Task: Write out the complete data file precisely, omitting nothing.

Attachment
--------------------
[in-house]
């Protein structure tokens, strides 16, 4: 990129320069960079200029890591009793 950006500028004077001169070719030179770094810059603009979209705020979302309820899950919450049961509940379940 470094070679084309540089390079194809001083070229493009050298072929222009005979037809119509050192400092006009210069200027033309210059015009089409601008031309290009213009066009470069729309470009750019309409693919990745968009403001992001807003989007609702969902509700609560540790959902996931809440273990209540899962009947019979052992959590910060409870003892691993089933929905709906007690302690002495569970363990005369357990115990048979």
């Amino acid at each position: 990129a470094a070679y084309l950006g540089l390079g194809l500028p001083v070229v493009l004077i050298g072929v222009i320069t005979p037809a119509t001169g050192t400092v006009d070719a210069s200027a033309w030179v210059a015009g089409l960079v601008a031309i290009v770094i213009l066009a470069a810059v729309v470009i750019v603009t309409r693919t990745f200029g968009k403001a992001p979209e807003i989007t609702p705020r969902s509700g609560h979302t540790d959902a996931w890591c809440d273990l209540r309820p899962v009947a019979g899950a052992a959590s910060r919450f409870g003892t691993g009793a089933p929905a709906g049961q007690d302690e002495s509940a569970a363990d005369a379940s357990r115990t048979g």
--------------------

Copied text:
[in-house]
């Protein structure tokens, strides 16, 4: 990129320069960079200029890591009793 950006500028004077001169070719030179770094810059603009979209705020979302309820899950919450049961509940379940 470094070679084309540089390079194809001083070229493009050298072929222009005979037809119509050192400092006009210069200027033309210059015009089409601008031309290009213009066009470069729309470009750019309409693919990745968009403001992001807003989007609702969902509700609560540790959902996931809440273990209540899962009947019979052992959590910060409870003892691993089933929905709906007690302690002495569970363990005369357990115990048979």
């Amino acid at each position: 990129a470094a070679y084309l950006g540089l390079g194809l500028p001083v070229v493009l004077i050298g072929v222009i320069t005979p037809a119509t001169g050192t400092v006009d070719a210069s200027a033309w030179v210059a015009g089409l960079v601008a031309i290009v770094i213009l066009a470069a810059v729309v470009i750019v603009t309409r693919t990745f200029g968009k403001a992001p979209e807003i989007t609702p705020r969902s509700g609560h979302t540790d959902a996931w890591c809440d273990l209540r309820p899962v009947a019979g899950a052992a959590s910060r919450f409870g003892t691993g009793a089933p929905a709906g049961q007690d302690e002495s509940a569970a363990d005369a379940s357990r115990t048979g």